WESTFIELD, NJ – Two New York Knicks legends – John Starks and Larry Johnson – teamed up with former basketball stars Terry Dehere and street ball legend Jack “Black Jack” Ryan in the “Hoops and Dreams” charity basketball game Saturday at Holy Trinity School.

Team Johnson pulled off an 86-85 victory over Team Starks in a game that was decided by the last possession. Down 14 points at the half, Dehere, Seton Hall University’s all-time leading scorer fueled the comeback in the second half.

“John and I talk about (these charity events) all the time,” said Johnson, the former first-pick overall and two-time NBA All-Star. “At this point in our careers, this is what it’s about. We’ve had our way and played our ball. Now it’s time for our youngsters to see that we’re still active, but the active part is giving back. It’s all about giving back.”

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Following the game, Johnson boasted that he leads his former teammate in the all-time series.

“It’s always important to give back,” said Starks. “Whenever you can lend your time to give a child an opportunity, you should do it.”

Starks, whose biggest moment of his Knicks’ career was winning Game 6 over the Indiana Pacers in the Eastern Conference Finals to advance to the NBA Championship in 1994 had some great advice for the kids and sticking to their goals.

“Make sure you put the effort into what you’re trying to do,” Starks suggested. “All that said, you get out of it what you put into it and if you don’t put any work into you’re not going to get anything out of it. Work very hard and commit themselves and believe in what they’re doing. Don’t let anyone deter them from their goal.”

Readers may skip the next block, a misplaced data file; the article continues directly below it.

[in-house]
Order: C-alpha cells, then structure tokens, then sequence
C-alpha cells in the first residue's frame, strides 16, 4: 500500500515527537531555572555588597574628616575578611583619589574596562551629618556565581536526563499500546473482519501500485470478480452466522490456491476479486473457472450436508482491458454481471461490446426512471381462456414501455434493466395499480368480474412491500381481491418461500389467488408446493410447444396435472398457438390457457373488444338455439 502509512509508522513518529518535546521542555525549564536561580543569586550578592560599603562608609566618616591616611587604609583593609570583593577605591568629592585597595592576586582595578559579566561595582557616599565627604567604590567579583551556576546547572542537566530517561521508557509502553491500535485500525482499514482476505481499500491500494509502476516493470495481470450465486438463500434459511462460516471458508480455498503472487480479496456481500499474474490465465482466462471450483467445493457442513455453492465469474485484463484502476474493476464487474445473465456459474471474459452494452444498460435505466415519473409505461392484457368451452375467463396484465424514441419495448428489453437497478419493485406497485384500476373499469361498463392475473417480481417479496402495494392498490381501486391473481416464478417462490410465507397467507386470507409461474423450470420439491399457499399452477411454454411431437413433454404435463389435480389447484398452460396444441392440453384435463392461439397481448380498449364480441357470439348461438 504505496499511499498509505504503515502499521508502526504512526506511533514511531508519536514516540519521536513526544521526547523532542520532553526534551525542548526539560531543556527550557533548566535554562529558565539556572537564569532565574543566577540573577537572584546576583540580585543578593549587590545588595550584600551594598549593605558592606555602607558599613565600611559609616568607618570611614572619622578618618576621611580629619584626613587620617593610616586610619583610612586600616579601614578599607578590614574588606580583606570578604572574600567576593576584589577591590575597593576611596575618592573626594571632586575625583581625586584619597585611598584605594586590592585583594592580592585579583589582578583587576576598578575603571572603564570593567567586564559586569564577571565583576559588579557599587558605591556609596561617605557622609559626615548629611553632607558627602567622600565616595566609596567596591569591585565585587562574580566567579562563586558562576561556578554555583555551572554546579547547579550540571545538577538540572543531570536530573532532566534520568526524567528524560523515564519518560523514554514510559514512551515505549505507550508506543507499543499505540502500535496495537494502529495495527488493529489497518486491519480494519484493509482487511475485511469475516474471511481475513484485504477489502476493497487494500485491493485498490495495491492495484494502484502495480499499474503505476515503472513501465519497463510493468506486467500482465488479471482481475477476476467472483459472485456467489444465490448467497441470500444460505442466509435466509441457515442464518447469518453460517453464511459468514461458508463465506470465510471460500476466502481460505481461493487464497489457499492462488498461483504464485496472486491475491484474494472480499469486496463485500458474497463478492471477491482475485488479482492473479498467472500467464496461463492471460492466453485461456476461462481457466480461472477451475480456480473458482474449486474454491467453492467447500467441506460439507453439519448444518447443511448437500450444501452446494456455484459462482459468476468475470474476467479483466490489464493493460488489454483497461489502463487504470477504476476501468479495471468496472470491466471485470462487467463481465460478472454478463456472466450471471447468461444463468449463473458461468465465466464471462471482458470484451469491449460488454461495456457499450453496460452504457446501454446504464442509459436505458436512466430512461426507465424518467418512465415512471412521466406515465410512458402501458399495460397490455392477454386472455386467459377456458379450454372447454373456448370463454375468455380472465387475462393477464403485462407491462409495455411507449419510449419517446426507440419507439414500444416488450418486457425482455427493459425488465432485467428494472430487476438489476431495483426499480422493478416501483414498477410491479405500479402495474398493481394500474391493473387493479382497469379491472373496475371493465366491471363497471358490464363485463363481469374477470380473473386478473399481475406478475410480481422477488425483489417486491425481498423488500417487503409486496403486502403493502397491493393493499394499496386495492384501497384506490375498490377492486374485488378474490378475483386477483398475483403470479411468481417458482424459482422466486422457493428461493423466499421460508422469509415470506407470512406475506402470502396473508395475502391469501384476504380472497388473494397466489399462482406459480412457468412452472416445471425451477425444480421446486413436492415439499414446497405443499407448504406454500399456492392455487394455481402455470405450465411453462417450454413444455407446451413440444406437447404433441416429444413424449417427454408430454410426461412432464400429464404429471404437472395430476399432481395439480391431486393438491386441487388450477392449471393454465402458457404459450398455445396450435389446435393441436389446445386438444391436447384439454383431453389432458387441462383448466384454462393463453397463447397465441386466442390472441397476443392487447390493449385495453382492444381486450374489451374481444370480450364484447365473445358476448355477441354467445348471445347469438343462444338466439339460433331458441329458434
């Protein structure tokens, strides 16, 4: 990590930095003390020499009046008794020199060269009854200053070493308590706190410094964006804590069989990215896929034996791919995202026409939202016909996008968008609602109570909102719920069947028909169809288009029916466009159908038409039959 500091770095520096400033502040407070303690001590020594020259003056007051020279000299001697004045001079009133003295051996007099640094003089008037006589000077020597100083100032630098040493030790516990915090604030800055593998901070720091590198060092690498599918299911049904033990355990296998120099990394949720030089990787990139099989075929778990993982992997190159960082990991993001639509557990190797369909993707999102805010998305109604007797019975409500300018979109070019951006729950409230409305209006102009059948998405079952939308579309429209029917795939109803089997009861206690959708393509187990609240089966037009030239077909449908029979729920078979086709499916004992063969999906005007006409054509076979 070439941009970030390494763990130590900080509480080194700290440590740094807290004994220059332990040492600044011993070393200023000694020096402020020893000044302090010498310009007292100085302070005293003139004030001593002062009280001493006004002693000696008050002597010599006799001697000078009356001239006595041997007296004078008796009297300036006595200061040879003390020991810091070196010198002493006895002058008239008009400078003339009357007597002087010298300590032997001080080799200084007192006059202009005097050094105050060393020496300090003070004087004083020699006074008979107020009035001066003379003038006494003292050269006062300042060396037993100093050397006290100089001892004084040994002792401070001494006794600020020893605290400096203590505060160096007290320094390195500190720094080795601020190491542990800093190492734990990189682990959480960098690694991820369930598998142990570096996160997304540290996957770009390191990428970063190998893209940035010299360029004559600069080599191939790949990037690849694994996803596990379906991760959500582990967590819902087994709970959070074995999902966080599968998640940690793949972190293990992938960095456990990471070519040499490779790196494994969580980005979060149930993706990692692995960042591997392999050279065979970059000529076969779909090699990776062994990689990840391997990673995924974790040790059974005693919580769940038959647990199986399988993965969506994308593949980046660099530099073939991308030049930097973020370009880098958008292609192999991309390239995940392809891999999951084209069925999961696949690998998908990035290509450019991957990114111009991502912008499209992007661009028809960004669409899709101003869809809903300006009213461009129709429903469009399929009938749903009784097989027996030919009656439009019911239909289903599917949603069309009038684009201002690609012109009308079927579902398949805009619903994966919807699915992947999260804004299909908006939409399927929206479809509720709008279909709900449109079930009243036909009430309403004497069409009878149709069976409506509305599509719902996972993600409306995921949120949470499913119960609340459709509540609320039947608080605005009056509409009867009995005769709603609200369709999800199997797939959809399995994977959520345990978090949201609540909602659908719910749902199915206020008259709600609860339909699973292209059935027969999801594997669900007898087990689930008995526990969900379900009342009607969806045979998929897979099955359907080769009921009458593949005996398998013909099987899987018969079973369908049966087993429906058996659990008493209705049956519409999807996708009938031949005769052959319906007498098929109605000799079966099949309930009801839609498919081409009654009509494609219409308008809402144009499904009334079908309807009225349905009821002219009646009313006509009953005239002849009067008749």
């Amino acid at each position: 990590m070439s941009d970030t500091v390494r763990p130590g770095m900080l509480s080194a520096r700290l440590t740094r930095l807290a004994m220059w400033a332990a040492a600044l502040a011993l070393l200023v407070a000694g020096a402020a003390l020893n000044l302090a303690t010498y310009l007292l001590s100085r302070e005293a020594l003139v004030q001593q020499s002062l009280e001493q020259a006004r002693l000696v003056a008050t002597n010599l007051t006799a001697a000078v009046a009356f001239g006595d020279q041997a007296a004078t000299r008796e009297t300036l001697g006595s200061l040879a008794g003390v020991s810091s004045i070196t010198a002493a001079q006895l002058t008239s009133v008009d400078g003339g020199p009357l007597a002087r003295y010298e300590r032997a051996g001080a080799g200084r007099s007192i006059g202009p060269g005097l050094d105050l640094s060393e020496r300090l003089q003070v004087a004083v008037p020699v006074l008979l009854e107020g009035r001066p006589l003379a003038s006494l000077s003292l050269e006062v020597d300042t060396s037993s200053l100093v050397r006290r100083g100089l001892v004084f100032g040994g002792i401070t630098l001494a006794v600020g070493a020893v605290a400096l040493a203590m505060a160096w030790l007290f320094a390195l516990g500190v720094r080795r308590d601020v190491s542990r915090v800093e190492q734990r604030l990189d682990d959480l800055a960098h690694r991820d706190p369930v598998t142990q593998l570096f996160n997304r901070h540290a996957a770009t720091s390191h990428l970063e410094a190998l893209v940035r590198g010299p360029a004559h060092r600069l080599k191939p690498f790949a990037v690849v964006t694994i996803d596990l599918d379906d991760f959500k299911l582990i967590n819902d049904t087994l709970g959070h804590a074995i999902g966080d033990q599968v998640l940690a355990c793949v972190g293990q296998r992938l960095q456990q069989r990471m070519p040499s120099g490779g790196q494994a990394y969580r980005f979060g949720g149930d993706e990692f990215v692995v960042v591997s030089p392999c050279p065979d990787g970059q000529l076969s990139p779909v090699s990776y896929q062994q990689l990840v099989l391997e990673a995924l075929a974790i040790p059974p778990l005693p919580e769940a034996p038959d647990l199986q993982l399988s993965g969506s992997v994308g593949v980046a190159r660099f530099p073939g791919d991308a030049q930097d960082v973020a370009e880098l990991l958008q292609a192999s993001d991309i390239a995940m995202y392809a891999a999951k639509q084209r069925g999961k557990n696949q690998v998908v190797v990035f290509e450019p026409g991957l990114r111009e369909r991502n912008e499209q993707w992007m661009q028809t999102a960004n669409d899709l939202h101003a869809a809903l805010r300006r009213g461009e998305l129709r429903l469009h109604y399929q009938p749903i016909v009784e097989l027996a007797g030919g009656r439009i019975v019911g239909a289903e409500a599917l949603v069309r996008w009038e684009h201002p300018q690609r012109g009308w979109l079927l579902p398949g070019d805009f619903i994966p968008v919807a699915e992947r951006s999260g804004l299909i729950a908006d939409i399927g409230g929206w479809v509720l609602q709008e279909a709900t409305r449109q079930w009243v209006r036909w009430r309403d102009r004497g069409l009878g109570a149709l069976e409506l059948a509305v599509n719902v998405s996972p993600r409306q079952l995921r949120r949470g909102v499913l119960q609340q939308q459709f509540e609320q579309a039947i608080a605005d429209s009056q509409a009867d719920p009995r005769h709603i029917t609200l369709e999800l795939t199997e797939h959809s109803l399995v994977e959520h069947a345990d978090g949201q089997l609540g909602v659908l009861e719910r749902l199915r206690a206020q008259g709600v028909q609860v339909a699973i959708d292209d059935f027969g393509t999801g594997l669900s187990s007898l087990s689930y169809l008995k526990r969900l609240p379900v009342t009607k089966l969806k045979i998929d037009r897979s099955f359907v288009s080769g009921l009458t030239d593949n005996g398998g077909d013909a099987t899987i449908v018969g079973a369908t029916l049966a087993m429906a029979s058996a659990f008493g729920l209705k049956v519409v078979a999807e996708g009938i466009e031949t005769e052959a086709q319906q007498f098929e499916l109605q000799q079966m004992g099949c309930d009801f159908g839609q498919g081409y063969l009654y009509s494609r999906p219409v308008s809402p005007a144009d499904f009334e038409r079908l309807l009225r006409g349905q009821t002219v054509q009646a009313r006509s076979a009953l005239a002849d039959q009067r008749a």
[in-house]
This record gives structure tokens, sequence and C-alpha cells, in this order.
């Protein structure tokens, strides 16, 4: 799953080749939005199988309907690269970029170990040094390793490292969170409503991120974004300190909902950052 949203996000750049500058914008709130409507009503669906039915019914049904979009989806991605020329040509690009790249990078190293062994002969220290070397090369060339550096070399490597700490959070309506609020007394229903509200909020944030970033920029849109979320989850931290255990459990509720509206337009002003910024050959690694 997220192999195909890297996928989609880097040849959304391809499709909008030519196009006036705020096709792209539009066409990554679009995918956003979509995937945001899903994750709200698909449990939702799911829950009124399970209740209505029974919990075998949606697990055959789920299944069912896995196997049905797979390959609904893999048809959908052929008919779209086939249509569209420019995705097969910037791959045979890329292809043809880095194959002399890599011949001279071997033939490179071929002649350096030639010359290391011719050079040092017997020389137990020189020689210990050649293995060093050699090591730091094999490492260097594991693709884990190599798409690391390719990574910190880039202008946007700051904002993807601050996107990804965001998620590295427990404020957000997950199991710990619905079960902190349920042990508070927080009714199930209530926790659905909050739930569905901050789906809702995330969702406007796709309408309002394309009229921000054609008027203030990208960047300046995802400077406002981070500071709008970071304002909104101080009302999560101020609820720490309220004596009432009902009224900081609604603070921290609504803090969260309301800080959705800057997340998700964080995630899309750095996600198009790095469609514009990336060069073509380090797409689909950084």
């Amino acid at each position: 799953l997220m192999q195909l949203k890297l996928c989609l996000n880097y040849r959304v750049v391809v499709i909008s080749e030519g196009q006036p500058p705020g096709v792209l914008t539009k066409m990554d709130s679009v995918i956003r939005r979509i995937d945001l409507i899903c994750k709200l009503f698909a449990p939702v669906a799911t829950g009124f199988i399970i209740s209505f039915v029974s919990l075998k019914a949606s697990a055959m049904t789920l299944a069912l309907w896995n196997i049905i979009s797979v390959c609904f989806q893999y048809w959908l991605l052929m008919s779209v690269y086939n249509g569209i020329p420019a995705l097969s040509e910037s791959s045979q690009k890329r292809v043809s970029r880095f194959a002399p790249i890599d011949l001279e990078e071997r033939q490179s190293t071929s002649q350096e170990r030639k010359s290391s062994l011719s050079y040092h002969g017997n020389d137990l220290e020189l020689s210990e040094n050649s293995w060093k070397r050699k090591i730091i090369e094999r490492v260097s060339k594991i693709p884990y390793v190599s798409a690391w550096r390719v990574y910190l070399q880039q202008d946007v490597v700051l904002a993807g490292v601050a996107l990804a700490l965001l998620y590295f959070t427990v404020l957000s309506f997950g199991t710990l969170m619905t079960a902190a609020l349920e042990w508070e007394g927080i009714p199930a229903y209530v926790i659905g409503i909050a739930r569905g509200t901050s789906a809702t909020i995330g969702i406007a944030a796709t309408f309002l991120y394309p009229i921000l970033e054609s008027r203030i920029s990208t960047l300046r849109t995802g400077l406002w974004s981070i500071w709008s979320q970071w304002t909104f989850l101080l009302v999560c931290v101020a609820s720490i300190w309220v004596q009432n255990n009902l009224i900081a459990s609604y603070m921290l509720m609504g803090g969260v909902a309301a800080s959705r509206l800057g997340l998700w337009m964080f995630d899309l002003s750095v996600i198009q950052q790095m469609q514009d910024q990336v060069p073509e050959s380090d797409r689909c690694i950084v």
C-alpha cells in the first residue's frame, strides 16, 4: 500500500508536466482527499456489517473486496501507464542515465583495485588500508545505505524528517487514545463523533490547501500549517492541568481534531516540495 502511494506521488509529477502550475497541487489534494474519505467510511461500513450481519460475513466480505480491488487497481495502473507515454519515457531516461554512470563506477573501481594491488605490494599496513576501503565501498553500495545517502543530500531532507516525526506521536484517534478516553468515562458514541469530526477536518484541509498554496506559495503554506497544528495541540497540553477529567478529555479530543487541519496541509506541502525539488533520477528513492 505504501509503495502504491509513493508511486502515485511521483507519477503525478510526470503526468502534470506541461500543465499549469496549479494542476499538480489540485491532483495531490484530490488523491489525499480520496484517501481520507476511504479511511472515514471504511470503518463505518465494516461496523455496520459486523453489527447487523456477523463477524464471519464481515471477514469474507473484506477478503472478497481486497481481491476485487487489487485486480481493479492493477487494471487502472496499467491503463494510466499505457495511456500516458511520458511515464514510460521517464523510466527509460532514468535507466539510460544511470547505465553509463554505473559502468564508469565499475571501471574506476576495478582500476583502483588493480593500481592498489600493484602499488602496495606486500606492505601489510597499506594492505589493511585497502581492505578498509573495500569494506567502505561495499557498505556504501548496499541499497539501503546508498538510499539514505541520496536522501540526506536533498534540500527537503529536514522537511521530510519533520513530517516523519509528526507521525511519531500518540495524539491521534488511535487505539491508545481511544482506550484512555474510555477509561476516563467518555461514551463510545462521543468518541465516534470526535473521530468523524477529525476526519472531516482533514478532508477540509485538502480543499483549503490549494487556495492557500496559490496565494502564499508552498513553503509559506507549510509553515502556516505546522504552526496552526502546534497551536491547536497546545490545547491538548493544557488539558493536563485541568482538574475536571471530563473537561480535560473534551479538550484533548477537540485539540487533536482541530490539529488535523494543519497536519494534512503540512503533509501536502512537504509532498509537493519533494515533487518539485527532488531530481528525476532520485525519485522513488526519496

Prior to tipoff, Ryan, one of the greatest playground ballers of all time according to Slam Magazine, put on a fundamental clinic for the kids at center court. The three-time Guinness World Record holder showcased his ball handling skills and demonstrated first-hand how to balance multiple spinning basketballs at the same time.

“This is one of those things that you’re not going to forget anytime soon because it was for a such a good cause and it was a great game,” said Ryan. “At the end of the day, everybody’s happy and it feels great to help out.”

“It was a lot of fun and Mr. Johnson’s a great coach,” said Tim Dursee of Scotch Plains. “The school spirit and the community here is just unbelievable. It really shows here at events like this with the kids and parents.”

Father Anthony Randazzo, parochial assistant of The Catholic Church of Holy Trinity was thankful of the stars’ commitment of their time.

“You have people of generous heart that are willing to give their time to foster a community’s attempt at a faith based education and that these are good people who really want the best for young people to grow,” said Randazzo, who played in the game.

"The combination between sport and faith is a very good combination. The more we collaborate and the more that we work together to the community, the better off we all are together.”

Although this is Randazzo’s first year with Holy Trinity, which is celebrating its 100th anniversary this year, the centennial means a lot to him and the organization.

“The 100th anniversary means that there has been continuity in educating children in the spirit of Christ and in his teachings for community for compassion, for a way of living with values in a very complex society,” said Randazzo. “When you take the best of academics and the best of a Judeo-Christian tradition and you merge them together; that’s what 100 years means.”

Holy Trinity School is a faith-based community with a mission of educating students from two years old through 8th grade to actualize their full, individual potential, both spiritually and academically, while adhering to the tenets of the Roman Catholic Church. Students are given the start they need to become responsible members of their families, high schools, churches, and communities in an ever-changing world.

Editor's Note: Holy Trinity is an advertiser on TAP into Westfield. For more information about advertising, email jlieberman@tapinto.net or call 917-676-2302.